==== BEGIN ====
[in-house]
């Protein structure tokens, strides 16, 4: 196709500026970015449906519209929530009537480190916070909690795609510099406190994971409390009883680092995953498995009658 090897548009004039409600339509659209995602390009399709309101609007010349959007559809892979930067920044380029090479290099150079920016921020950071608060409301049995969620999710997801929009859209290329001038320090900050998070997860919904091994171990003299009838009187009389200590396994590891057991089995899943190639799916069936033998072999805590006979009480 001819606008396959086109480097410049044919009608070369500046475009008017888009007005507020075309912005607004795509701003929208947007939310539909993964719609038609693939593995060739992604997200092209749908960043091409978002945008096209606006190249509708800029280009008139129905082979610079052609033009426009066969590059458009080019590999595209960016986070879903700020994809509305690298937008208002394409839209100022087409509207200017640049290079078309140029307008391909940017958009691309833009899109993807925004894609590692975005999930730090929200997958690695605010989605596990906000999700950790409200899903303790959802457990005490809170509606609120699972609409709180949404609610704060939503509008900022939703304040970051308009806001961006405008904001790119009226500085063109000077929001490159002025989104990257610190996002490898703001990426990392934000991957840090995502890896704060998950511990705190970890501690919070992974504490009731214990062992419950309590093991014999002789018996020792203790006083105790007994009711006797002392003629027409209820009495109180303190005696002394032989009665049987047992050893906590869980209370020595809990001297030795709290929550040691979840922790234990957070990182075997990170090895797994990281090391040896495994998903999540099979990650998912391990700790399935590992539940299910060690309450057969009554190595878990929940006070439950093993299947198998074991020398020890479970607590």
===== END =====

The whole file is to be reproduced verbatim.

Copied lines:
[in-house]
């Protein structure tokens, strides 16, 4: 196709500026970015449906519209929530009537480190916070909690795609510099406190994971409390009883680092995953498995009658 090897548009004039409600339509659209995602390009399709309101609007010349959007559809892979930067920044380029090479290099150079920016921020950071608060409301049995969620999710997801929009859209290329001038320090900050998070997860919904091994171990003299009838009187009389200590396994590891057991089995899943190639799916069936033998072999805590006979009480 001819606008396959086109480097410049044919009608070369500046475009008017888009007005507020075309912005607004795509701003929208947007939310539909993964719609038609693939593995060739992604997200092209749908960043091409978002945008096209606006190249509708800029280009008139129905082979610079052609033009426009066969590059458009080019590999595209960016986070879903700020994809509305690298937008208002394409839209100022087409509207200017640049290079078309140029307008391909940017958009691309833009899109993807925004894609590692975005999930730090929200997958690695605010989605596990906000999700950790409200899903303790959802457990005490809170509606609120699972609409709180949404609610704060939503509008900022939703304040970051308009806001961006405008904001790119009226500085063109000077929001490159002025989104990257610190996002490898703001990426990392934000991957840090995502890896704060998950511990705190970890501690919070992974504490009731214990062992419950309590093991014999002789018996020792203790006083105790007994009711006797002392003629027409209820009495109180303190005696002394032989009665049987047992050893906590869980209370020595809990001297030795709290929550040691979840922790234990957070990182075997990170090895797994990281090391040896495994998903999540099979990650998912391990700790399935590992539940299910060690309450057969009554190595878990929940006070439950093993299947198998074991020398020890479970607590």